Eve doesn’t know why she’s in the witness protection program or who is trying to kill her—in fact, she doesn’t remember much of anything. The only glimpses she has of her identity come through the visions which overtake her whenever she uses magic, erasing days or even weeks of her current life from her memory.
The setup of the book is eerie and jarring. We the readers really get pulled into the disorientation that plagues Eve’s life, and I loved the way the author used the pacing of the book to accomplish that. Although Eve lives in the “real” world (meaning modern-day Earth as we know it), the agents protecting her know she is from a different world and that she can use magic. Her visions are carnival-style macabre, often disturbing in content. When Eve falls into a vision, the next scene usually opens with Eve not knowing what day it is. One memorable example involved her waking up to find pictures on the fridge of herself on a date she didn’t remember, with a boy she’d only just met. She had been living normally for a week or so before the amnesia kicked in, and so now she has to go to a job she had only started training in, and pretend to remember how to do everything. Instead of telling the reader about Eve’s splintered and unstable state of mind, the author shows it to us and lets us in on the experience.
Another aspect of the writing style I enjoyed was the descriptive creativity the author employed. Her metaphors and similes were fresh but not too strange—they didn’t feel like she picked them just for the sake of writing something different, but rather for the image or taste or smell or sound they implied. She also described the different environments Eve travels through concisely but with enough detail that they felt real. There were some moments that seemed unrealistic in terms of character reactions to things, but there is some leeway for this considering the setting of the book and Eve’s character in particular.
I can’t say too much without giving away important spoilers, but the plot seemed fairly sporadic and aimless at first. Things fall together at the end—I won’t say the story concept was super original, but it stood on its own anyway. I didn’t foresee some key elements, which means I got some interesting surprises later on.
As for the individual characters, I have mixed feelings. In some ways Eve seems much more like a victim than a heroine, but things get better later, and I came to like her. Malcolm, the agent with primary responsibility for her, was probably one of my favorite characters—he’s also a person of color, which the author didn’t make any kind of big deal out of. I didn’t even realize he was until one of the side characters described him briefly, and that was that. Aunt Nicki seemed the typical grouch but ended up growing on me.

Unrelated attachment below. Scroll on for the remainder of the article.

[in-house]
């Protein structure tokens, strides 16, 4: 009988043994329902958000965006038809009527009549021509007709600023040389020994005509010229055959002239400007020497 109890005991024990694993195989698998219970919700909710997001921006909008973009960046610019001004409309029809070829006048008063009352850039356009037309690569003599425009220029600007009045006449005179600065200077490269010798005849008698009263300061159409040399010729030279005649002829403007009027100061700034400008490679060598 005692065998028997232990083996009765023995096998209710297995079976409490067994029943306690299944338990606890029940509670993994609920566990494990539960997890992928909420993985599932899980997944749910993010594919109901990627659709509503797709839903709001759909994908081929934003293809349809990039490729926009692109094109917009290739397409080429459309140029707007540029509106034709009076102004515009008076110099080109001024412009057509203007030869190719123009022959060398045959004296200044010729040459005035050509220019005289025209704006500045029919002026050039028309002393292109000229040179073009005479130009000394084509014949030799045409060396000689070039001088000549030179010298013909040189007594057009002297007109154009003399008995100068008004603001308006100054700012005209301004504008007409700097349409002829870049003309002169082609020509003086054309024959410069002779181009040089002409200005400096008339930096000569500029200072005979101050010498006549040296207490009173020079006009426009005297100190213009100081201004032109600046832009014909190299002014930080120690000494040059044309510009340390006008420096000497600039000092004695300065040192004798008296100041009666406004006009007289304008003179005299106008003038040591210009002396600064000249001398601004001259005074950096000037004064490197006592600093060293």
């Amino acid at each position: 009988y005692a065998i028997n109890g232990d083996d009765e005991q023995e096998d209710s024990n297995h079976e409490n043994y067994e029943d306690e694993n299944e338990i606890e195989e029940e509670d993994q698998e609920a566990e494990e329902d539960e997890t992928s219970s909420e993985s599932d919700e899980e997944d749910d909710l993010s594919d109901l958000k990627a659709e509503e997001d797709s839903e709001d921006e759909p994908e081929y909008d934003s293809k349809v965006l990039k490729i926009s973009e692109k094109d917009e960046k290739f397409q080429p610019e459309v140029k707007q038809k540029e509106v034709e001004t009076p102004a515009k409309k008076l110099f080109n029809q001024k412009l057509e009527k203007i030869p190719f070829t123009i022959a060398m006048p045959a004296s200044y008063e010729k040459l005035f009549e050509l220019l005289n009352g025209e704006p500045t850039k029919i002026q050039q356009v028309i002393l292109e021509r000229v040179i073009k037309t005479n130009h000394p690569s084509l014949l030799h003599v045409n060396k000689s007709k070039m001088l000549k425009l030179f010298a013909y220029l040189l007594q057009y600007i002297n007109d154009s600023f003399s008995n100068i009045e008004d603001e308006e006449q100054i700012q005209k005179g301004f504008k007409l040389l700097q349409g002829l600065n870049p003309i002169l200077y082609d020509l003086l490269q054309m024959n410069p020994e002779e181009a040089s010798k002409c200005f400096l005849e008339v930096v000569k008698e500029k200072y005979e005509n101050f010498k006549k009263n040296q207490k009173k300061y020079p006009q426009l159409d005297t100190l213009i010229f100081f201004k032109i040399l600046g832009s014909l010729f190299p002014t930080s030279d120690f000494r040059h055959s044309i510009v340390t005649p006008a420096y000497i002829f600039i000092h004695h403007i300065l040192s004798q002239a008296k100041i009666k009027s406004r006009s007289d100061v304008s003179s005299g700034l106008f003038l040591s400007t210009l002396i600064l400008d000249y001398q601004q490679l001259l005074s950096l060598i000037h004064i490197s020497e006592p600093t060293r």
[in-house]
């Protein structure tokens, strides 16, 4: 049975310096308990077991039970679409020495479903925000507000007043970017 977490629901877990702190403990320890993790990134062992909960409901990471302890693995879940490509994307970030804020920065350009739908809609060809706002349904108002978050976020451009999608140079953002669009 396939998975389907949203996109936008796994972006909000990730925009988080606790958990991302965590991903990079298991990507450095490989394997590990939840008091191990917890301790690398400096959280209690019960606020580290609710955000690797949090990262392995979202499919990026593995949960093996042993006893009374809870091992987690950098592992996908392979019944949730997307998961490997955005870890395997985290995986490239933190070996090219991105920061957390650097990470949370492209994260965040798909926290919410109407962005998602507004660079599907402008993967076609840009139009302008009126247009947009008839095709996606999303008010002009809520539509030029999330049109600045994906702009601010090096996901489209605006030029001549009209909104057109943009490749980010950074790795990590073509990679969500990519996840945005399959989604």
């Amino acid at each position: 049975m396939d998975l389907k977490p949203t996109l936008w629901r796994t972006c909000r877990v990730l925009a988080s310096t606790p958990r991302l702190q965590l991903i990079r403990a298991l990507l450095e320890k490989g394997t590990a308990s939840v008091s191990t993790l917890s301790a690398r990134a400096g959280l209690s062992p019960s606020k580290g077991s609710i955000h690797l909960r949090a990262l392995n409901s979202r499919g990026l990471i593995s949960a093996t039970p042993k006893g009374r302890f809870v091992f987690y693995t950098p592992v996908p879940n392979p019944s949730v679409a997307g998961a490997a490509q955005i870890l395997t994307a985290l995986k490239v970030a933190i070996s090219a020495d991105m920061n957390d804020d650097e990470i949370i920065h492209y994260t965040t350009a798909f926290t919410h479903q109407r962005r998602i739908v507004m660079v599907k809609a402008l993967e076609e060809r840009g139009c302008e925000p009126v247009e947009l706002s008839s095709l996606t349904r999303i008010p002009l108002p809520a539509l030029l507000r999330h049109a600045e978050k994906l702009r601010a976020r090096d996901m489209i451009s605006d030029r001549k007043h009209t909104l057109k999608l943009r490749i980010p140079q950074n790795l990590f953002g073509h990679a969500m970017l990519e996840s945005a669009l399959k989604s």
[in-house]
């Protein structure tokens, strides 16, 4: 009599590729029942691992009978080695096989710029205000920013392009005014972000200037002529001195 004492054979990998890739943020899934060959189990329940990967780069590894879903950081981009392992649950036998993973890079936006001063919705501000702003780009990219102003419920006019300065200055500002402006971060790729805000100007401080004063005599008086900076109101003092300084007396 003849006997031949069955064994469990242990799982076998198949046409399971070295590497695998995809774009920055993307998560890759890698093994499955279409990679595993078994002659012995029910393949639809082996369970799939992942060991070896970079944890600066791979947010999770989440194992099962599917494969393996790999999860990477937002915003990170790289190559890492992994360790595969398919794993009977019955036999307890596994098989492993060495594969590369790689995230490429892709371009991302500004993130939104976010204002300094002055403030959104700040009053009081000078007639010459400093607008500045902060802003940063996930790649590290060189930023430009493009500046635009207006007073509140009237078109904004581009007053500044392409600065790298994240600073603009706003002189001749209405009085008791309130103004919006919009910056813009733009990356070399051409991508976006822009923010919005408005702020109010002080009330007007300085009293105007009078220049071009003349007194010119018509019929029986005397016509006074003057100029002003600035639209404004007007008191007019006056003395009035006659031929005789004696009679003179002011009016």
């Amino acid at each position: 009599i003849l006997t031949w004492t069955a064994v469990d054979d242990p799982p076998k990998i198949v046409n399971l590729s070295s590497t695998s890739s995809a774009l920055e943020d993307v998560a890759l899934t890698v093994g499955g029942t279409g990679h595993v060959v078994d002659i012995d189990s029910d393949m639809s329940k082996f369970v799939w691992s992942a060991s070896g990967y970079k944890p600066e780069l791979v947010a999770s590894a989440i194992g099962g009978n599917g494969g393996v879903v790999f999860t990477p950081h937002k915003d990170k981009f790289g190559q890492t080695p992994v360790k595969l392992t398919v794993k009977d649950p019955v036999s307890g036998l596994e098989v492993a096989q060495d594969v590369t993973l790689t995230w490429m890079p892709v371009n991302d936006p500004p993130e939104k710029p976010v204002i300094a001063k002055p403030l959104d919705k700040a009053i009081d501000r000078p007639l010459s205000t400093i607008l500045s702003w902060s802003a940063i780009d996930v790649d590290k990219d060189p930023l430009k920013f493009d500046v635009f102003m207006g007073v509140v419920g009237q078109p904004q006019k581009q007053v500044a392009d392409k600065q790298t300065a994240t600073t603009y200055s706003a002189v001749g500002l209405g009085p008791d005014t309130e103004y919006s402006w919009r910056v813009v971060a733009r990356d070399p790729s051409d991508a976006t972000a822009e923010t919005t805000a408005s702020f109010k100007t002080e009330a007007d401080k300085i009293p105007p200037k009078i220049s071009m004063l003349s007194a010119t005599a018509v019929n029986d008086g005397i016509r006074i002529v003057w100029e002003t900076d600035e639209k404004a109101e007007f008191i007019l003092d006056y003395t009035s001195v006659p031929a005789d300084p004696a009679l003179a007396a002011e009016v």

Unfortunately all of Eve’s peers get on my nerves a little bit. My annoyance with Zach, her love interest, is admittedly unfair, since it’s not exactly his character that bugs me—more the fact that he is presented as a kind of cure for Eve’s brokenness. When he kisses her he can use her magic, but when she tries to use magic herself, she blacks out. There is an important in-plot reason for this, but the whole setup bothers me because it’s so unfair to Eve, who is already being used by her protectors. I’d like to see a genderswapped version of this plot device. As for Eve’s fellow refugees from other magical worlds, they’re all surgically-perfected sexy and dangerous teenagers who think they’re the epitome of cool. Their characters never really showed much depth, which was disappointing.
A quick note about Eve—she is another of those characters who could be easily read as asexual or genderqueer due to being so at odds with “normality”. The question is whether she becomes more concerned with her gender and sexuality once she has lived a more cohesive life for a while. As it is, for most of the book the focus is on other aspects of her identity, mainly where she comes from and who is trying to kill her.
The darkly magical tone of Conjured will no doubt be attractive to some readers and repulsive to others. I was both charmed and disturbed by the memories and segments taking place at the carnival or elsewhere in the “multiverse.” I also enjoyed the concept that the governments of Earth know about these other magical worlds and are secretly in communication with them, providing protection for magic wielders, and even helping to investigate a murder case which has nothing to do with Earth humans. To be honest, I am curious about whether there will be a sequel, or other books which explore this universe.
Pick up Conjured at a bookstore near you, September 2013!